Daphne was terrible with navigation so didn’t offer to find the road to the caravan park. Instead, she closed the notebook and put that and her pen into a large floral patterned handbag on the floor near her feet. She’d fix up the speech in no time once she’d met with the bride and groom this afternoon.
John checked the side mirrors and flicked on the indicator as they approached a large sign pointing down a side street with the words ‘Little Bridges Caravan and Camping Ground’.
A tingle of excitement fluttered in Daphne’s stomach and she couldn’t help smiling as the car, towing their caravan, turned the corner. This was a dream come true. Travelling with their own caravan. Her new career helping people celebrate the happiest and saddest times in their lives. And watching John relax as he unwound from a lifetime of running a busy real estate agency.
John drove through a wide entry and soon was pulling the car over to one side of a long driveway. He turned off the motor and grinned.
“Made it, doll!”
“Of course we did! Another wonderful place to discover.”
“I’ll pop into the office over there and find out where our site is.”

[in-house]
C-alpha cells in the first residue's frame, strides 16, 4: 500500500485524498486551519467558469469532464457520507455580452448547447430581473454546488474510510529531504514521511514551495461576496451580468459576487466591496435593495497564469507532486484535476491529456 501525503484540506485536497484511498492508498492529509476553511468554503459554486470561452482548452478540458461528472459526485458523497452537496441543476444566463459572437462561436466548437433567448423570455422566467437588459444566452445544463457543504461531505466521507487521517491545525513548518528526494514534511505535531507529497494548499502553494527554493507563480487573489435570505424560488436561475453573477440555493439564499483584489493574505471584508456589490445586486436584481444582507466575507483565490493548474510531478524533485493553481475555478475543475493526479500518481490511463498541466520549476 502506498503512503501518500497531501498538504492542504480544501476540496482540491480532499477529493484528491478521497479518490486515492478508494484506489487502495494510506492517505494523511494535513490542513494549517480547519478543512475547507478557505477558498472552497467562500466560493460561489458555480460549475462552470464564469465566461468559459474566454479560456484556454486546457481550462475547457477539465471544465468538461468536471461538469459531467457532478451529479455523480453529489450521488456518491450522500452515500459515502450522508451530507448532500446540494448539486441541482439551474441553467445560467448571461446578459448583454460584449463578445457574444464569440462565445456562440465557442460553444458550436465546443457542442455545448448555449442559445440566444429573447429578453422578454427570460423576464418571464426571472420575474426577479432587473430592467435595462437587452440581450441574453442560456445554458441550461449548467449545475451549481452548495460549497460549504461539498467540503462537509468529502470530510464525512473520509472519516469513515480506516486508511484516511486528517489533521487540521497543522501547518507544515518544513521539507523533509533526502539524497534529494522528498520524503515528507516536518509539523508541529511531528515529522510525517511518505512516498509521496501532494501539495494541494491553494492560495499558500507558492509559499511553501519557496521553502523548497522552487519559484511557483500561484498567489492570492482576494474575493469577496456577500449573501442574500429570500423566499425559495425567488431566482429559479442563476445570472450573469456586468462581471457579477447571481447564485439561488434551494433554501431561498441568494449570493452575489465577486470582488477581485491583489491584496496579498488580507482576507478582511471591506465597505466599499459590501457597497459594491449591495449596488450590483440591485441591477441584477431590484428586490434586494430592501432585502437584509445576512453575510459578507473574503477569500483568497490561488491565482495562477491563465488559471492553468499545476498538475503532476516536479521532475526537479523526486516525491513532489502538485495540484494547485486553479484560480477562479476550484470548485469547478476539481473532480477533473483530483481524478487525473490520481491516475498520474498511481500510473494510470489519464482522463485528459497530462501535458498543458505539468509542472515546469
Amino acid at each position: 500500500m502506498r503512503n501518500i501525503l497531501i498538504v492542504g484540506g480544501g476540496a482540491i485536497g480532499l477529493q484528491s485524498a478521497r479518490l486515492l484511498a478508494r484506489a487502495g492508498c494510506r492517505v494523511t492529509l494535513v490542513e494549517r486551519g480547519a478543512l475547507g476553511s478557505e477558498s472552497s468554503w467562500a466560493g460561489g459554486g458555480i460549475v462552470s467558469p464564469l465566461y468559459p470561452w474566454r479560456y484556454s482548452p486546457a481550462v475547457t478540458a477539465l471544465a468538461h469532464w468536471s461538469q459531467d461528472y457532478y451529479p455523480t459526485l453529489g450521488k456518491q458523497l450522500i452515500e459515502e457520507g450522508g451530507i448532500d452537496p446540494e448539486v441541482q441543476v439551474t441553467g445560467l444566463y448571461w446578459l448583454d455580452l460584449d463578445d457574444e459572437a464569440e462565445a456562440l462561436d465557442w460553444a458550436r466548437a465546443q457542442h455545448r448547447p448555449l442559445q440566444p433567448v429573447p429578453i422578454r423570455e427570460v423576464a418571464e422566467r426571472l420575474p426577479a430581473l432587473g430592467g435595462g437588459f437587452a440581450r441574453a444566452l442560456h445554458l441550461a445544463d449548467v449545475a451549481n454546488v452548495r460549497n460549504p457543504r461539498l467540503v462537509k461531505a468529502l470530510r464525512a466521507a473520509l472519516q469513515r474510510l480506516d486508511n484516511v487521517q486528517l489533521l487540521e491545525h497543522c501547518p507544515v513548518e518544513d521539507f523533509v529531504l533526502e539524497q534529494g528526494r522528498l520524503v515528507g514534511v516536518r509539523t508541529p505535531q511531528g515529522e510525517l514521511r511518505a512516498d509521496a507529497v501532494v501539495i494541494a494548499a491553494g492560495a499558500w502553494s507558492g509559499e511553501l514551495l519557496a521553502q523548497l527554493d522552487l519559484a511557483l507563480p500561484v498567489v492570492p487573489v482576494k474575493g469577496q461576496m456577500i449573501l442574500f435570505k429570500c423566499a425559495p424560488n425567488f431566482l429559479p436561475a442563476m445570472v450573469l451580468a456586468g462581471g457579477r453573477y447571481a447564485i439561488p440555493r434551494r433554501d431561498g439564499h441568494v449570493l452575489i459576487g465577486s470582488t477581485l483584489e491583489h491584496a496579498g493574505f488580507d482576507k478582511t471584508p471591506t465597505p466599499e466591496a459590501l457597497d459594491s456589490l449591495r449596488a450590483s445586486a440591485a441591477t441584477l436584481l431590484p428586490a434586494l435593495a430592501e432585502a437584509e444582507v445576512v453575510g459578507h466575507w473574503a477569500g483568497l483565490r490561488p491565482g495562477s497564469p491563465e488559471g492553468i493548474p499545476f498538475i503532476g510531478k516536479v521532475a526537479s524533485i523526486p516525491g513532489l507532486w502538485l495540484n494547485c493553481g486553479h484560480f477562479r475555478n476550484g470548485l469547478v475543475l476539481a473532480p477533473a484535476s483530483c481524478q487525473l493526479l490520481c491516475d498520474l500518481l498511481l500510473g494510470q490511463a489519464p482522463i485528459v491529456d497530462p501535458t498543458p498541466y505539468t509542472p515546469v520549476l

Daphne gazed around after he left. It was a quiet time of the year for tourists, in between school holidays, which made booking their sites easier than during busy season. With her new line of work, she had a well-planned itinerary right through to next autumn, and even managed to factor in a couple of breaks when they’d go home to River’s End for a week or two.
Once John returned with hand drawn directions, they followed a dirt road past the office until they reached an open area not far from a long row of trees. He deftly backed the caravan into the allotted space.
Out of the car, Daphne stretched and breathed deeply of the country air. “Is that the river?” She didn’t wait for an answer. John was already unshackling the car and would be busy for a while setting things up the way he liked, so she headed in the direction where she’d caught a glimpse of water.
There were no other sites between theirs and a buffer of gum trees. Beyond the gums, a row of willows dipped their branches into a wide, slow moving river. The town peeked through trees and bushes on the other side and Daphne couldn’t wait to explore. She hurried back to John.
“Do you think we should drive to town? Or walk?”
John had backed their large sedan next to the caravan and was working on connecting the power. “Bit busy at the moment.”
“Yes, but when we’ve settled in. It looks so pretty!”
He got the plug in at last and finally gave his attention to Daphne. “You are so pretty, doll. Look at you. All excited about being here.” He kissed her forehead. “Let’s sort Bluebell out and then we’ll go for a drive.”